Computed Tomography (CT or CAT Scan)
Richard Cappock, RT (R) (CT), CT Operations Manager. No child has ever shown up in sunglasses and sandals for a CT scan, but it wouldn't be a bad idea. After all, sea grass sprouts on the walls, ducks dangle from the ceiling, and a sand castle sprawls across the scanner's giant gantry.
A kite flutters overhead. Brightly colored pails sit invitingly atop the "beach." Sailboats tack and jib in the distance. And all of it is so magical and relaxing that children can sometimes forget they're about to undergo what could be an otherwise unsettling experience.
As in Magnetic Resonance Imaging (MRI) and Positron Emission Tomography (PET), undergoing a CT scan involves lying still on a moving table that positions the body correctly within the doughnut-like hole of the machine's gantry. Although technologists, nurses, and child-life specialists are clever at distracting and calming their young patients, technical director Linda Poznauskis decided something more was needed. Inspired by the example of a Florida hospital and with funding from the radiologists, she decided to turn the exam room into a beach.
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The department hired art consultant Crystal Duell, who commissioned Mark Hunt to paint the seaside vistas onto canvases that will soon enliven the corridors. DGI Invisuals enlarged and transferred the paintings onto a washable, fire-resistant 3M product that was applied like wallpaper to the walls of the exam room and gantry. Pretty soon the entire staff was in on the project.
"It was a great team-building process," said Poznauskis. "Projects like this give you a sense of accomplishment because you make the children happy, you please the families, and you give the staff something to focus on that's fun and positive and productive."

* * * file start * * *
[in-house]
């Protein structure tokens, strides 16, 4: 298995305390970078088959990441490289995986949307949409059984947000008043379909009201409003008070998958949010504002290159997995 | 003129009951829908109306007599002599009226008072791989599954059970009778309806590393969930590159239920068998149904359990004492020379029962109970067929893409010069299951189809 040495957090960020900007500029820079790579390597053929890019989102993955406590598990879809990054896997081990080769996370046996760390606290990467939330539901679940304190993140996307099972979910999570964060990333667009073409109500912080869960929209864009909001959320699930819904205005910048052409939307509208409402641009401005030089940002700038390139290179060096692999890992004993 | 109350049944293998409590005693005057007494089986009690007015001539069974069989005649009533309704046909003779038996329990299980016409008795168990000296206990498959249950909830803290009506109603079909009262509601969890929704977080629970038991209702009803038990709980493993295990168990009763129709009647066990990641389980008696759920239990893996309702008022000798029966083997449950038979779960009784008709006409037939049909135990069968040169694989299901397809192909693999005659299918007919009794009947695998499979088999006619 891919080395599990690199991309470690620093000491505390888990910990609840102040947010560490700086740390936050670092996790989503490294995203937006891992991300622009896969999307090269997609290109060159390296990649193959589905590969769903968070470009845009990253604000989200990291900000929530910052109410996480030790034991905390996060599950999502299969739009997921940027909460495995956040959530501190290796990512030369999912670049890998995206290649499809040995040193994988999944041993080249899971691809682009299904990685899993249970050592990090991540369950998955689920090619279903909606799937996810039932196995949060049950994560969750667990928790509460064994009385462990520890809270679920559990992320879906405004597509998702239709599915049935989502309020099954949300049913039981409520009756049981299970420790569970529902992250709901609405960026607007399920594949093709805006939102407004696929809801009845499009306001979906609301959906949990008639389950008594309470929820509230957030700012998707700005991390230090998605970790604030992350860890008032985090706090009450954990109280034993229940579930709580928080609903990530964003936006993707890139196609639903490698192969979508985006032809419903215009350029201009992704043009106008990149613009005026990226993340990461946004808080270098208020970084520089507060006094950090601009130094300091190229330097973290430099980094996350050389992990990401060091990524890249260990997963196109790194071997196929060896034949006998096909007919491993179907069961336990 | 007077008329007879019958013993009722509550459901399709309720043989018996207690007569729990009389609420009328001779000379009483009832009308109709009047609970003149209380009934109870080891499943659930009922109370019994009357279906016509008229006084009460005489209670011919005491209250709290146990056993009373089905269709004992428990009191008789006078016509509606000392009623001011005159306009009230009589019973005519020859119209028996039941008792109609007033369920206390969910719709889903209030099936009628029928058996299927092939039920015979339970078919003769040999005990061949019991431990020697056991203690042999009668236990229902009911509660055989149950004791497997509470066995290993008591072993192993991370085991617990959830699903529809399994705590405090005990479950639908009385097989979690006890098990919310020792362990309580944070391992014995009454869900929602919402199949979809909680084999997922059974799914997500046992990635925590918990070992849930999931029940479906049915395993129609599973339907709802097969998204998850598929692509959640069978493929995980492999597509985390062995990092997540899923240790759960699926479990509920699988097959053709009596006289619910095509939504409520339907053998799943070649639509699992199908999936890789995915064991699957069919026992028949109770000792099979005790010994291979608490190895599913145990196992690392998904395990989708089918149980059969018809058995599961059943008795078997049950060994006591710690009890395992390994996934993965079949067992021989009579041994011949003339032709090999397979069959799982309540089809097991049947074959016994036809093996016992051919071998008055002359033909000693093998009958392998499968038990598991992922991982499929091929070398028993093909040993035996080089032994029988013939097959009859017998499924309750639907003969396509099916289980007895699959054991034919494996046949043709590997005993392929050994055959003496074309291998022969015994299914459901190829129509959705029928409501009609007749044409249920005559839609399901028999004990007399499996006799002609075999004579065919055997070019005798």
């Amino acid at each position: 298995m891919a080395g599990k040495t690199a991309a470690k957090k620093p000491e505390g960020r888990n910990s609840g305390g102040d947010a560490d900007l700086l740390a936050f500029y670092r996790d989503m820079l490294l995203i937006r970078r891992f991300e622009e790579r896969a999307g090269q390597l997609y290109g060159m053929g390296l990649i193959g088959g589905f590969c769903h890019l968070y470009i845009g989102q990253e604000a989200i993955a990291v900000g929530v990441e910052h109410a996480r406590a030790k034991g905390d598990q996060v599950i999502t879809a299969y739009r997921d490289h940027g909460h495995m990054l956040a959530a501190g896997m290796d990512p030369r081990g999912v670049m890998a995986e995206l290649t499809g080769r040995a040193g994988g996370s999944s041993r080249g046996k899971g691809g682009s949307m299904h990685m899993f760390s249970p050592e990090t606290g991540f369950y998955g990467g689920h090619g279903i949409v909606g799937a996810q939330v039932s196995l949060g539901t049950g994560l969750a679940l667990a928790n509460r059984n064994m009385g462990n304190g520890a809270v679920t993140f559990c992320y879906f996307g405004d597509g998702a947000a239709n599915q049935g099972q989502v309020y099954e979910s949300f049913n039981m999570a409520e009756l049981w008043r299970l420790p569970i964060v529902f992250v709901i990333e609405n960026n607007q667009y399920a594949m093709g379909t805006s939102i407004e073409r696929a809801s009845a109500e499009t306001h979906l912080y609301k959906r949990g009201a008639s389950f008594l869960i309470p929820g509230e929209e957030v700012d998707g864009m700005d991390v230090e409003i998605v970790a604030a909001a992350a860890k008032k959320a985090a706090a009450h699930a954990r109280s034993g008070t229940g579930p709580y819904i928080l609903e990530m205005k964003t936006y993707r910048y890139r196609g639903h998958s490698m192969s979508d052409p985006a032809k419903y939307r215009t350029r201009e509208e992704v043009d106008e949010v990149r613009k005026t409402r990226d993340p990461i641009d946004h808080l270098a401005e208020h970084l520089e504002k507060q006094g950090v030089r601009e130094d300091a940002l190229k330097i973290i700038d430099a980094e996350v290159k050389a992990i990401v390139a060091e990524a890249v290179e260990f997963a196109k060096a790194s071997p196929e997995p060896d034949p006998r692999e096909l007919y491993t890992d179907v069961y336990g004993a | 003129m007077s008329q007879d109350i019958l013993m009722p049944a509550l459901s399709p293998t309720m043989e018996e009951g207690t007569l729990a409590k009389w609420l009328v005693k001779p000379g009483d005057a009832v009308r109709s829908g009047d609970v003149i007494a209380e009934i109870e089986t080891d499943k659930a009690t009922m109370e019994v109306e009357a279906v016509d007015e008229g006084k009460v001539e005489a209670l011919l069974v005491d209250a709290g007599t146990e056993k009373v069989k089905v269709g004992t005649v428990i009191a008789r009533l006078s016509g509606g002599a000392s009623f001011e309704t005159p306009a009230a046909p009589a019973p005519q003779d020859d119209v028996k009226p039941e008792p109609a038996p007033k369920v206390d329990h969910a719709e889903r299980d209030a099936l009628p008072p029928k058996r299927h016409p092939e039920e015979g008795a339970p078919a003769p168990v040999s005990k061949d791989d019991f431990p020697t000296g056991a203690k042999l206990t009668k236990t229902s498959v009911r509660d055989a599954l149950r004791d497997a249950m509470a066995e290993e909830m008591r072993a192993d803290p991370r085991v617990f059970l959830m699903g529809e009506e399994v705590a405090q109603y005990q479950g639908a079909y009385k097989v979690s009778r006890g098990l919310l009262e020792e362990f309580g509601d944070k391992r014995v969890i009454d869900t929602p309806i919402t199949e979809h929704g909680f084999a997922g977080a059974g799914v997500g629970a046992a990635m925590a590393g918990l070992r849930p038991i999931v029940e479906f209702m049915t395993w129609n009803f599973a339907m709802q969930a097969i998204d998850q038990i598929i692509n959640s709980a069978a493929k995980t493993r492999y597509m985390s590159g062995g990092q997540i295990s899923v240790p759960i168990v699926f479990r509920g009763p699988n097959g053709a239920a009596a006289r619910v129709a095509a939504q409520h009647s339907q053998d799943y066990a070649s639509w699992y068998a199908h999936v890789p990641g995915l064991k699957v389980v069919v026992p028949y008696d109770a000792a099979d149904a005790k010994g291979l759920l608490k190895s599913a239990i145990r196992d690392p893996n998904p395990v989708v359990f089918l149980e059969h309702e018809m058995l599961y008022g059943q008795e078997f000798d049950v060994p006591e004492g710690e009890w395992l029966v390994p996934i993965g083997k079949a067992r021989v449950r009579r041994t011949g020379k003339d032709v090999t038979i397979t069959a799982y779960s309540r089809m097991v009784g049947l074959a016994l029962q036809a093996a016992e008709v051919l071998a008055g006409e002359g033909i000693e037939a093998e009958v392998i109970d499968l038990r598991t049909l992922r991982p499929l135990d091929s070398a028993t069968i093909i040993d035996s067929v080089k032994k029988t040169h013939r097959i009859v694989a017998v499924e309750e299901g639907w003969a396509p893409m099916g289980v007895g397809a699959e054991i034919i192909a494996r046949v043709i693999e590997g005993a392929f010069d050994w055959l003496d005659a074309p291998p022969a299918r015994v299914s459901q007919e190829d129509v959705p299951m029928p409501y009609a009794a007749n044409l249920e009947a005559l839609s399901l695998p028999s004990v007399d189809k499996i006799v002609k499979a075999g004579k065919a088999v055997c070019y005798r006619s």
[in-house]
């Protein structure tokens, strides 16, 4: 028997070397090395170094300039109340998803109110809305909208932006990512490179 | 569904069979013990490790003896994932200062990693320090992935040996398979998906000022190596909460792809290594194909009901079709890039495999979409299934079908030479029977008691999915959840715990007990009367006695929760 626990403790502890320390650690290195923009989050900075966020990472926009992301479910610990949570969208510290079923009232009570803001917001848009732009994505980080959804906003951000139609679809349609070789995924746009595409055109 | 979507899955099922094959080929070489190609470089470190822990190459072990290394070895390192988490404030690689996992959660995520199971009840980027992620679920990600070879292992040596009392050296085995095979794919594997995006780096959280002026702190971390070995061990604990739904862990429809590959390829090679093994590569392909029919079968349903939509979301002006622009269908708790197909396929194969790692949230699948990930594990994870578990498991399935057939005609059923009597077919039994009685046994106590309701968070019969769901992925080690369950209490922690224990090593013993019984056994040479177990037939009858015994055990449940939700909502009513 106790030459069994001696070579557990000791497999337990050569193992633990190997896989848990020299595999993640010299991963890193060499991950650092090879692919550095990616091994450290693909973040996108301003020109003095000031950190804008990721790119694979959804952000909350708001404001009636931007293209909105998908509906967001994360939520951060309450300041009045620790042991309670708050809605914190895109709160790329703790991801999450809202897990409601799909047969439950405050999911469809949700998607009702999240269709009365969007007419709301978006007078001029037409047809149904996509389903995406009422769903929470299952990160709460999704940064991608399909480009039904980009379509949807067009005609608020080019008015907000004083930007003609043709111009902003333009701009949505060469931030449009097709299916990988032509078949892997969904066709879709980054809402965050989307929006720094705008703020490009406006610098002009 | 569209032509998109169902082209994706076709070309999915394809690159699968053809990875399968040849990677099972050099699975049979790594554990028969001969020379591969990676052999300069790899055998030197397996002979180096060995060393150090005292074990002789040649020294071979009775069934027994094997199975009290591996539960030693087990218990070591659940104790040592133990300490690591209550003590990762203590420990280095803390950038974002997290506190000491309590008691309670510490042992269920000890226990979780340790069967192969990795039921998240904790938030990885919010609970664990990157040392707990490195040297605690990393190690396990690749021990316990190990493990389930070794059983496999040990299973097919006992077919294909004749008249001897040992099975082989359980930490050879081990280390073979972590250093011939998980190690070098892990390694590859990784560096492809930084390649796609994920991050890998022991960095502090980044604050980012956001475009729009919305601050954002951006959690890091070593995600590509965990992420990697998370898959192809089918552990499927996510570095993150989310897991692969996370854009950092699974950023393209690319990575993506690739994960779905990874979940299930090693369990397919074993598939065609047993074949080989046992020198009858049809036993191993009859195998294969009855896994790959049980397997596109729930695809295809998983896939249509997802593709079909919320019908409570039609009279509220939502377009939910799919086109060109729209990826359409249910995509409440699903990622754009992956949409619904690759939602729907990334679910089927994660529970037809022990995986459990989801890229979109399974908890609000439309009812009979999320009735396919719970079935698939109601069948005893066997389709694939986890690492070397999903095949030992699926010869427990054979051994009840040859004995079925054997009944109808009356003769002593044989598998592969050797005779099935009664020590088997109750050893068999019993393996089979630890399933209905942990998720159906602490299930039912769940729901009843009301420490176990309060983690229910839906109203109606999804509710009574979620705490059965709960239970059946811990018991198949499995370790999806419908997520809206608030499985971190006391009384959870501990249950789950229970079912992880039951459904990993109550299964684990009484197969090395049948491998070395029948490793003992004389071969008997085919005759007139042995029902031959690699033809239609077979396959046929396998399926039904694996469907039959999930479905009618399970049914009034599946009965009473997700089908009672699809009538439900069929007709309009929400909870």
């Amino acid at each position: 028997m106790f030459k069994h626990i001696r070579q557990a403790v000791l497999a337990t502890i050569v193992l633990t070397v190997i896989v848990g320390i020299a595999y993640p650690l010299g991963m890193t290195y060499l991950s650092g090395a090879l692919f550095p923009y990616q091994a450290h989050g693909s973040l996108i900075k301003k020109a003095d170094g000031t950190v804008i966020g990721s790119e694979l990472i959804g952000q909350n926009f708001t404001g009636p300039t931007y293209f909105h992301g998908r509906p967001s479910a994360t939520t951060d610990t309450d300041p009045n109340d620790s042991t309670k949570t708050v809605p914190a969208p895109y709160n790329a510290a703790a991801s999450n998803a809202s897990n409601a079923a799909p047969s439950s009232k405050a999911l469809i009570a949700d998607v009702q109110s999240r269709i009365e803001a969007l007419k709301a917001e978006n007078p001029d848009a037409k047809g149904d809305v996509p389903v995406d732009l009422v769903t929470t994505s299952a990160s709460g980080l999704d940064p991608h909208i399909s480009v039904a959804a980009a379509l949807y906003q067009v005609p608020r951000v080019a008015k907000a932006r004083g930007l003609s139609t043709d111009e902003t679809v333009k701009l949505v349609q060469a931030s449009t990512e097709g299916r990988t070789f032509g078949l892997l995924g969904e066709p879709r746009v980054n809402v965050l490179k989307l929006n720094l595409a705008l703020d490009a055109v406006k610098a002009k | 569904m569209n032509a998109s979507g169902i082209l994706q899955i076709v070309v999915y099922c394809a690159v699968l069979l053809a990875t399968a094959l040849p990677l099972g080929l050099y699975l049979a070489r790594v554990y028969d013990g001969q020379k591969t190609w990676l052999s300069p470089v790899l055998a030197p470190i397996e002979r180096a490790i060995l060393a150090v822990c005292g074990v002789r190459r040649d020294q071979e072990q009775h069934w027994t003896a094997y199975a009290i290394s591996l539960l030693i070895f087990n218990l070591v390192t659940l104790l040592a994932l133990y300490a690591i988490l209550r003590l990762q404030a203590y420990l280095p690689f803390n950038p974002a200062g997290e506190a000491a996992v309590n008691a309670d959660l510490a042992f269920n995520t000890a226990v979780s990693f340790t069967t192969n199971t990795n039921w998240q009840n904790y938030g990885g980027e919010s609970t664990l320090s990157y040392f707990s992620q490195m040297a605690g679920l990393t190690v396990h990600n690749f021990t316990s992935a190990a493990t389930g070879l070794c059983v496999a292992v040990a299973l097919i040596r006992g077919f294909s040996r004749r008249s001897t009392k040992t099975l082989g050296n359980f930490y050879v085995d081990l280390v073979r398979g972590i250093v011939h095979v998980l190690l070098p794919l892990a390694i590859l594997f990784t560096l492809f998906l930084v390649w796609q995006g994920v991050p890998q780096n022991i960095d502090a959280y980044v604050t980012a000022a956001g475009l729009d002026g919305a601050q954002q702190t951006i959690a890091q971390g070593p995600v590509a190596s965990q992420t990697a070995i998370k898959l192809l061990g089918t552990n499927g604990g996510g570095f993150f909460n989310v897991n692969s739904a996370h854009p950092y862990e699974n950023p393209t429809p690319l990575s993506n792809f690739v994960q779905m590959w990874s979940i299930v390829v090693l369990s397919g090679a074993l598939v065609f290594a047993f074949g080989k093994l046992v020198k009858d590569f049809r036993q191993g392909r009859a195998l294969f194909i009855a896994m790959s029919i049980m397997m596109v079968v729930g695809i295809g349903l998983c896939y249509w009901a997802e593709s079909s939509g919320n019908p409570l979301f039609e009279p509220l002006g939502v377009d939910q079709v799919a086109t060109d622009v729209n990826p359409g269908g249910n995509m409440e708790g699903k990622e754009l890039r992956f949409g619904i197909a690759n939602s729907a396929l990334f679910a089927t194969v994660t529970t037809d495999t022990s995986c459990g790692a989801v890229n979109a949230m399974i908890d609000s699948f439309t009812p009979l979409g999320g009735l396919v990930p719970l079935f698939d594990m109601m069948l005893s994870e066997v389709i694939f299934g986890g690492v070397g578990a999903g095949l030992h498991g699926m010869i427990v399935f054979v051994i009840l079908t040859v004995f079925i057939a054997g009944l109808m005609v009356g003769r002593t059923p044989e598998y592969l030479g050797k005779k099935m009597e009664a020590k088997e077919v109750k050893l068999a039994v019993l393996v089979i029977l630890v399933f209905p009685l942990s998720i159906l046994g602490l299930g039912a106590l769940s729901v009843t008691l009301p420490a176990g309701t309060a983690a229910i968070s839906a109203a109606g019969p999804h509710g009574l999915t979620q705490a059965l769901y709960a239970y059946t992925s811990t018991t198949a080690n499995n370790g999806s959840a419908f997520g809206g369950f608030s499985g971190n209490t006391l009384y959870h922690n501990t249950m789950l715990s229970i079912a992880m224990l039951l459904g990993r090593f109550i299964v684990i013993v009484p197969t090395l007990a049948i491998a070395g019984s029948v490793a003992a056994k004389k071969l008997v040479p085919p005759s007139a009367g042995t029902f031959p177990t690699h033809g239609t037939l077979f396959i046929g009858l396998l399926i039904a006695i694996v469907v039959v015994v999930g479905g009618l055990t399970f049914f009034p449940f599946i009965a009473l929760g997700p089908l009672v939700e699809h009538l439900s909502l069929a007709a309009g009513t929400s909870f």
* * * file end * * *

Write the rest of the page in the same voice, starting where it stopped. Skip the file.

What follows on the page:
"Our engineer, Tony Pinto, was able to figure out where the ducks should be placed so when the fan on the machine is going, the ducks fly in unison," Poznauskis explained. Pinto is currently fiddling with the kite on the ceiling in the hope of making its colorful tail twist and turn.
The CT Team posing with their beach decor. Distractions like these can make all the difference with young patients, often commanding their attention long enough to avoid the need for sedation. "We implemented the new decor and the faster machine at the same time," said Poznauskis. "Certainly we know that the faster machine helps us with less sedation, but we also believe that when a child walks into the room, he or she is feeling like it's a friendly environment right off. If a child doesn't feel comfortable, you're lost. This enables us to take advantage of the machine's capability."
Sedation rates have dropped from a monthly average of 46 patients during the five months before the machine came on line last July to an average of 31 patients in the five months after.
"We hear from patients all the time that they love it," said Poznauskis. In 2006, the Radiology Department brought its new 64-slice Fenway Park-themed scanner on line.